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Attention Deficit/Hyperactivity Disorder (ADHD) Attention deficit hyperactivity disorder (ADHD or AD/HD or ADD) is a development and neurological disorder. Previously this disorder was named as minimal brain dysfunction, minimal brain damage, hyperactivity, hyper kinesis, and hyperactive child syndrome.
Attention Deficit Hyperactivity Disorder (ADHD)" Introduction Attention Deficit Hyperactivity Disorder popularly called as ADHD, is a developmental, neurobiological state characterized by the existence of strict and persistent signs of inattentiveness, hyperactivity and impetuosity (American Psychiatric Association (APA), 1994).
Introduction ADHD (Attention Deficit Hyperactivity Disorder) is a mental condition that initially appears during childhood stage.The affected child demonstrates unusual levels of inattention and hyperactivity. However, one or both of these two symptoms may occur at the same time.The prevalence rate of attention hyperactivity disorder among the children ranges from 3-5% (DuPaul and Stoner 2003).
Treatment of such state should be taken care with endurance and persistence. Professionals involving a social worker, psychotherapist or doctor of psychiatry must take care of this condition. The present article is an attempt to foster an understanding towards the psychological implications of the ADHD as it pertains to listening comprehension.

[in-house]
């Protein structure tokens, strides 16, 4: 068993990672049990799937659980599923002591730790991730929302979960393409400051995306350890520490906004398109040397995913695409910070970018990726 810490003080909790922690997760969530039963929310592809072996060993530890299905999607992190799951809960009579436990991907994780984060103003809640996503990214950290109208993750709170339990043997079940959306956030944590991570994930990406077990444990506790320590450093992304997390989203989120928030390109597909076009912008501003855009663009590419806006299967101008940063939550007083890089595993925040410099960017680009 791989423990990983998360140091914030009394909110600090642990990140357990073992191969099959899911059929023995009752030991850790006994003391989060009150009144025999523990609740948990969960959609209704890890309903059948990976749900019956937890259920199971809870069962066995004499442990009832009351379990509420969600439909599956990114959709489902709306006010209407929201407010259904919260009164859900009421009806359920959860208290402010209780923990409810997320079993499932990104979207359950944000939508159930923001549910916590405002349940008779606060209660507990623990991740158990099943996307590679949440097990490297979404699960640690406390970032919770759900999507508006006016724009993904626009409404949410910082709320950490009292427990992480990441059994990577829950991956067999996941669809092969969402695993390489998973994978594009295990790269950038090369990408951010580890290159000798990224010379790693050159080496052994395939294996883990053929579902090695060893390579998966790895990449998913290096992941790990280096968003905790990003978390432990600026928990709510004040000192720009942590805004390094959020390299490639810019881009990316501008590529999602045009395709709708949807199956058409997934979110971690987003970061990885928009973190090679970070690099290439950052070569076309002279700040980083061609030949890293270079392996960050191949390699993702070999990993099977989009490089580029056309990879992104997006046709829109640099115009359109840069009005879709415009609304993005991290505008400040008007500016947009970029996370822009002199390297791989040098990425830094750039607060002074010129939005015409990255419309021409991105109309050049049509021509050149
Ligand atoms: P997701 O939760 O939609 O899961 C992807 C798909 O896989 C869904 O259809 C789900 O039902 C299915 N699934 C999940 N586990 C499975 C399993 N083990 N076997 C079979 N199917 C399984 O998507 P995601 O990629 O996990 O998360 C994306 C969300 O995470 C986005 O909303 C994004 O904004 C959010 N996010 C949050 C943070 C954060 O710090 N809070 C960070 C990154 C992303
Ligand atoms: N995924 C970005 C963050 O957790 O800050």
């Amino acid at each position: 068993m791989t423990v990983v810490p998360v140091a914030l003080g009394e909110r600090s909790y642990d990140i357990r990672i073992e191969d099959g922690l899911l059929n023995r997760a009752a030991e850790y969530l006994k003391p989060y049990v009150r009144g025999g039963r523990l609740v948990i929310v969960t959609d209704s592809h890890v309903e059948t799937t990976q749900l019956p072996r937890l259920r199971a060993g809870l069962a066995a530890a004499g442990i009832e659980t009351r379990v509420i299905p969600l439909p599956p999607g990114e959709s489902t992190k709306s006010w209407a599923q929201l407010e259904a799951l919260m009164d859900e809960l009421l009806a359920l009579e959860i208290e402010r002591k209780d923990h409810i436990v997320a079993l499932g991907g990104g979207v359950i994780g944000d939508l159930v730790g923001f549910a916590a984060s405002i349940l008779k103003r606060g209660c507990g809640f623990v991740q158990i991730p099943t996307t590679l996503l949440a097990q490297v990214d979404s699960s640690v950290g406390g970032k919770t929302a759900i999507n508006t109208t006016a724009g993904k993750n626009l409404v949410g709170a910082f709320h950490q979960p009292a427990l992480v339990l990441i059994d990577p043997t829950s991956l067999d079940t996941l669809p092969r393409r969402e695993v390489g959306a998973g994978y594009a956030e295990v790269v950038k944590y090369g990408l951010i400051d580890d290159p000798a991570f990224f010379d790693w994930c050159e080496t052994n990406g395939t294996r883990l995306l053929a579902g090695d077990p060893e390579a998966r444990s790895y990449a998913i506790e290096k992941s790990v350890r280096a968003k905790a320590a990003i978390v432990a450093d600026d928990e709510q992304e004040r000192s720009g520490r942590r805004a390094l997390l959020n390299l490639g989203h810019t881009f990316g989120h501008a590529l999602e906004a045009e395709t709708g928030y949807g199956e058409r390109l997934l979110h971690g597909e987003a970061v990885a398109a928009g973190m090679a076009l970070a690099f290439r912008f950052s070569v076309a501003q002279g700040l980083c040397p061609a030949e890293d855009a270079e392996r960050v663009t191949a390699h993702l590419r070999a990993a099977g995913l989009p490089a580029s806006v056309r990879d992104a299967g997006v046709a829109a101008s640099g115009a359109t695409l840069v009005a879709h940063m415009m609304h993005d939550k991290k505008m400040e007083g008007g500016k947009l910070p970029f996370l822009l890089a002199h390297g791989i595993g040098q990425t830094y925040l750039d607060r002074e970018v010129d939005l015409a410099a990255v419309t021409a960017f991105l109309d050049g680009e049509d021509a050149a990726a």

Parallel problem relationship patterns with peers and family unit often require involvement. This paper will research through an interview on the middle childhood stage. The interview and observation is carried on a young girl suffering from Attention Deficit Hyperactivity Disorder.
Understanding ADHD. For such a long time, children who cannot sit still in class, will not stop talking and are often disruptive in class have been labelled as ADD, short for Attention Deficit Disorder. Over time, the word “hyperactivity” was inserted in the term, making it Attention Deficit/Hyperactivity Disorder due to the over-activity manifested by several of these children.
ADHD could be detected incorrectly as anxiety, depression or mood disorder. ADHD has several subtypes such as predominantly inattentive, predominantly hyperactive-impulsive and combined form of these two. There is not much clarity on causes of ADHD; it could be due to genetic or environmental reasons.
Doggett (2004) indicated that despite continued research, there is hardly any professional agreement regarding the true nature of this problem and consequently (Doggett, 2004), as Barkley et al. (2002) had highlighted that there is no consensus regarding the science, diagnosis, and treatment of ADHD.
This essay discusses that Attention Deficit Hyperactivity Disorder (ADHD) is a severe mental problem seen among young children in many countries. ADHD is a behavioral and developmental disorder which causes inattention or hyperactivity among the affected children which may retard the learning process if not taught in a specific way.
ely or impulsively; however, for an incredible number of individuals these signs of impulsivity, hyperactivity and poor attention happen frequently and with adequate intensity causing significant incapacity in performance at school, or any other lifestyle activity. Some of